Yesterday our Spring 2010 Technology Services World (TSW) kicked off at the Santa Clara convention center, with over 700 attendees. The morning was filled with professional development workshops, advisory board meetings, and 1:1 meetings with members and partners. The conference officially opened at 3pm with a keynote by my boss, executive director of TSIA Thomas Lah.

Thomas talked about how “the cloud” is changing technology services, and not necessarily for the better. The traditional “on premise” hardware and software companies are all morphing into OnDemand as quickly as possible, yet pure SaaS companies have lower profit than their on premise counterparts. Should we really be running so fast towards what seems to be a cliff?

One thing you can’t deny about cloud companies–support has a critical role in keeping customers happy so they renew when their 2-3 year agreement is up.  The most profitable accounts are those that extend beyond the initial contract, but the cost of switching OnDemand solutions is low, and you have to work extra hard to be sure your customers won’t leave for a better deal. In some ways, enterprise software is beginning to feel an awful lot like a cell phone plan: loyalty is hard to come by when the cost of switching is so low.

During the support services advisory board meeting, Bill Rose asked the board about problems that “keep them up at night,” and the answers were interesting, with a mix of old issues that never go away, and emerging challenges with no official best practices yet.  Some of the long time issues companies still struggle with include:

  • Multi-vendor support. As technology becomes more intertwined, identifying the failing component between a dizzy array of hardware and software is darn near impossible sometimes, and members are spending more time troubleshooting technology they don’t own or control. Training time and costs are going through the roof to keep techs up to speed on dozens of technologies, in addition to the core technology they support.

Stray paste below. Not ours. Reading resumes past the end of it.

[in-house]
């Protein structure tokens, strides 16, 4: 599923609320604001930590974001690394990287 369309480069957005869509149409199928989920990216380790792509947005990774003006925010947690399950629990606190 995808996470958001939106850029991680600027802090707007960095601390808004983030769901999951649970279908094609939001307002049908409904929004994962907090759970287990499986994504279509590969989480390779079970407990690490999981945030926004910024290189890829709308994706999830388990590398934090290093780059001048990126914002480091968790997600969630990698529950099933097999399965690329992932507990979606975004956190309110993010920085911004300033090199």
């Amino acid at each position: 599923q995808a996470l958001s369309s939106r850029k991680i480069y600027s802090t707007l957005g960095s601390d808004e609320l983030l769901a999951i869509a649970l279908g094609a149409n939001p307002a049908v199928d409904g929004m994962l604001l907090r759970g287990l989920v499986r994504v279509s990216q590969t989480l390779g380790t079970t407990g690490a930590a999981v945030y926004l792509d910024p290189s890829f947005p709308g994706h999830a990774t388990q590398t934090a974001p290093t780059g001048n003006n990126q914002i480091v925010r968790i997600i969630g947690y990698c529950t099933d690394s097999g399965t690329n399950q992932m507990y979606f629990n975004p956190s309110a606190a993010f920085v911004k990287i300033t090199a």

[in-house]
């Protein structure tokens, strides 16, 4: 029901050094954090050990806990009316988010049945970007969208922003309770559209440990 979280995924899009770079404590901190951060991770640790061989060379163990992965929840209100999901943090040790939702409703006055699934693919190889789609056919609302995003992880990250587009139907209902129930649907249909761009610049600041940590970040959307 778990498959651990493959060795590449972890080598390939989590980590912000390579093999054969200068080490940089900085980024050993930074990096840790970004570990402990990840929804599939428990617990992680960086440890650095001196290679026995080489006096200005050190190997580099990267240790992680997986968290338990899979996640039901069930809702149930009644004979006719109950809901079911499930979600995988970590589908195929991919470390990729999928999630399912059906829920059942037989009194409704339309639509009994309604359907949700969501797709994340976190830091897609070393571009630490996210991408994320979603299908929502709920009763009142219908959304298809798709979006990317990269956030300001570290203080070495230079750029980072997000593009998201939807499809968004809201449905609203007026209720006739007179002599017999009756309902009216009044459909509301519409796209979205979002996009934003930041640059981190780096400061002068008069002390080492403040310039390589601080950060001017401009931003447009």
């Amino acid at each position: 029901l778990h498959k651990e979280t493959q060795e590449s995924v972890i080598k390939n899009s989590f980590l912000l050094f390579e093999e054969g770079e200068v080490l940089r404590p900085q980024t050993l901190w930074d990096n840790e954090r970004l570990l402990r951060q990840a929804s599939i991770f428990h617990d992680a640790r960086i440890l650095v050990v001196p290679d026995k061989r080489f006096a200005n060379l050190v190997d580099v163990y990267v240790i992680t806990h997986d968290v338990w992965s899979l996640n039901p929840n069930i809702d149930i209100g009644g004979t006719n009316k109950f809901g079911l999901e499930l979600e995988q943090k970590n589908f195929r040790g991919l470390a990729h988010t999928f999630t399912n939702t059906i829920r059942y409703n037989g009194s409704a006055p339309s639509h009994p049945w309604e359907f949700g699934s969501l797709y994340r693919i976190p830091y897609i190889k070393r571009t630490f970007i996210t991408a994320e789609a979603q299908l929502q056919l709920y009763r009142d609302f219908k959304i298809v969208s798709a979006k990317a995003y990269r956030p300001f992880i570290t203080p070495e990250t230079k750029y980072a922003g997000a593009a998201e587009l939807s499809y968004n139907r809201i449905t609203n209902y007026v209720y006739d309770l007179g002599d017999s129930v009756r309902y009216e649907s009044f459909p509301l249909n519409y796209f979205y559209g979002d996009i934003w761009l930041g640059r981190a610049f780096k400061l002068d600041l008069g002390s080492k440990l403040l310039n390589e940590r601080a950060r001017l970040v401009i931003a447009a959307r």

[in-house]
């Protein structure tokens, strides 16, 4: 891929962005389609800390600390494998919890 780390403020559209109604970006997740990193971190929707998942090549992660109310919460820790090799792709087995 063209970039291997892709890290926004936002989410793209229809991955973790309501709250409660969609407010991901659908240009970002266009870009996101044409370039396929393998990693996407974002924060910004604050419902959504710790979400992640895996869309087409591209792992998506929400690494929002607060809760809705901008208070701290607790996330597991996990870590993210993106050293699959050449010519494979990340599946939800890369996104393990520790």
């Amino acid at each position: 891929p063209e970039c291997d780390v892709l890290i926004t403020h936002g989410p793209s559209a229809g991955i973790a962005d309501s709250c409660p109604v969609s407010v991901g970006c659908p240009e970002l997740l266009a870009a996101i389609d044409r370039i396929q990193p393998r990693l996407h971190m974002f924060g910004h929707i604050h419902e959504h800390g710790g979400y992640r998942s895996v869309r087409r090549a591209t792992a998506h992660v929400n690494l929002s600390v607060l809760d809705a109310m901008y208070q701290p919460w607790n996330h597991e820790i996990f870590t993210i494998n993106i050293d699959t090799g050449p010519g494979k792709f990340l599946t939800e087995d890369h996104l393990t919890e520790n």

• Outsourcing attrition. With turnover rates as high as 15% per month for some outsourcing contracts, having adequate staffing of highly skilled staff becomes very challenging. And, this is not just an India problem anymore. Latin American and other areas in Asia are now finding high demand for seasoned, trained support techs, so turnover keeps growing.
  • Demonstrating value. The economy has put even more pressure on maintenance renewals, with discounts climbing and more customers asking to renegotiate terms.

Some of the emerging issues listed were:

  • Managing consolidation. High tech has always been a hot bed of mergers and acquisitions, and activity has increased as valuations dropped due to the economy. 2009 was a big year for acquisitions, and 2010 is expected to be as well.  Multiple companies said more information is needed on best practices for merging support organizations, standardizing processes and systems across global operations.
  • Cloud complexities.  Companies m0ving to the cloud are finding a new set of support challenges, including confusing international standards for cloud computing–data storage, privacy, etc. Also, what are the key metrics/KPIs for cloud operations?
  • Social media. Our larger members, and many of our smaller members, have jumped into social service and now are wondering how to effectively handle the huge influx of customer content. In addition, the ROI of social service continues to stymie companies as online communities find huge adoption…but assisted support interactions never decrease.